HOLLYWOOD’S DENIZENS ARE SUBJECT to intense mood swings, and the present mood borders on the ebullient. After an ominous lull, movies have started shooting, TV pilots are being cast, restaurants are packed, limousines are rolling and most talent agents have found that their expense accounts have been restored.
As an emblem of “normalcy,” stories dealing with 9/11 are being actively shopped at studios and networks, defying earlier demands for “comfort food.”
Mind you, this euphoria hasn’t permeated the executive suites as yet. Some corporate hierarchs still look like emigres from Enron as they fret about deflated stock options. The “suits” at Bertelsmann continue to chop bodies and hunker down for a “protracted” recession — a forecast that contradicts Alan Greenspan’s guarded optimism.
Those gurus who predicted that vertical integration would insulate the multinational media companies from business cycles are still in shock, from the discovery that these massive entities are more volatile than the networks and studios they absorbed.
If the “suits” were worrying about stock prices, however, the people responsible for the product were ready to party, as was vividly in evidence during the frenzy of Golden Globes week.
What was once a boozy banquet, a sort of award-laden free-for-all, has now evolved into an orgy of pre-Globe parties and pre-pre-Globe parties, not to mention post-Globe parties. Indeed, the proliferation of events now threatens to surpass those of Oscar week.
To be sure, some participants express regret that the Globes dinner itself has evolved into a meticulously rehearsed made-for-TV event. An evening once valued for its faux pas now seems choreographed to eliminate displays of spontaneity. The lively bar scene at the back of the room has been banished. Dinner guests warily sip their table wine, mindful that free-roaming TV cameras may instantly intrude.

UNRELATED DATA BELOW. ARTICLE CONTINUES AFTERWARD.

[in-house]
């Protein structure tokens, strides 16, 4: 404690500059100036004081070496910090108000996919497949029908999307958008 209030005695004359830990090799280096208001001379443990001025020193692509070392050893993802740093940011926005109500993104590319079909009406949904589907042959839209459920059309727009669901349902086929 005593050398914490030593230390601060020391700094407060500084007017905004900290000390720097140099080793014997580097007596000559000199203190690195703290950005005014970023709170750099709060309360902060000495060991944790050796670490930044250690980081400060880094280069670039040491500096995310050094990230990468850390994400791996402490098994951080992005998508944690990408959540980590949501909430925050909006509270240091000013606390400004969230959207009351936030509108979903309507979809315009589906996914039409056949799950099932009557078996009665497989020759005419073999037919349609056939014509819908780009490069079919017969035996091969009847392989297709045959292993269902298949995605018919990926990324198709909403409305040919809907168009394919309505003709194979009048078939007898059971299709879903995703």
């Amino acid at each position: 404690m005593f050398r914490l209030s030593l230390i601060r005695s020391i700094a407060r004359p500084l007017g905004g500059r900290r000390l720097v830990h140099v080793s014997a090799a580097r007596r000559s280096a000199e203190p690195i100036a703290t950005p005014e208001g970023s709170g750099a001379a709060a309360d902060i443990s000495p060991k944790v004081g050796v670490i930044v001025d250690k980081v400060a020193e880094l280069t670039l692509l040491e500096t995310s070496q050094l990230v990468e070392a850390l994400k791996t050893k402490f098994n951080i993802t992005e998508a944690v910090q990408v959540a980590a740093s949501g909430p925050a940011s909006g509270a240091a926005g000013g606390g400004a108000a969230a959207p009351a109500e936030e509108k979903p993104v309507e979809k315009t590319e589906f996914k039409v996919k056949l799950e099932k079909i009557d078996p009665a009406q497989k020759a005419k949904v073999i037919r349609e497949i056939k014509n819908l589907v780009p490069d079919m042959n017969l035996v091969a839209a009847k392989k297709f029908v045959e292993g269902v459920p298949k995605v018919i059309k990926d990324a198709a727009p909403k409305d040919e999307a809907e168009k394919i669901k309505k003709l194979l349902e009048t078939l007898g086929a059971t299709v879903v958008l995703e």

“The whole occasion seems stilted,” says one nominee. “I mean, this isn’t the Oscars. There are maybe 80 part-time foreign reporters voting and the winners give these teary speeches. The whole thing is maudlin.”
But if the ceremony has become stiff, the party scene has become downright exhausting.
One of the town’s most garrulous talent agents admits he found the whole exercise confounding. “By the time you see some nominee at the after-party, you’ve already encountered him several times before at the pre- and pre-pre-parties,” he says. “How many different ways can you say, ‘You were great in that movie?’ ”
Inevitably, a certain psychic exhaustion was visible on the faces of participants. Every time I saw Ron Howard I wondered how he could do yet one more interview about schizophrenia. Or whether curmudgeonly Robert Altman could dream up one more aphorism in praise of British actors.
Today’s stars tend to be very disciplined in the public eye, but I kept wondering when their composure would crack as they were paraded from one event to the next. Would Sissy Spacek finally concede that she was bored having nervous breakdowns in movie after movie? Would David Lynch confess that he had no idea what “Mulholland Drive” was all about? Would Tom Cruise explain what really happened during the last half-hour of “Vanilla Sky”? Would Ryan Phillippe acknowledge that even the actors in “Gosford Park” had trouble understanding their dialogue?
None of this actually came about during Golden Globes week, of course. At least not in my sight line. Everyone was unnervingly gracious as things marched along on schedule.
And a key reason, perhaps, was simple euphoria. The aura of doom-and-gloom has lifted. Better times lie ahead. In a town of mood swings, this is clearly a time to party.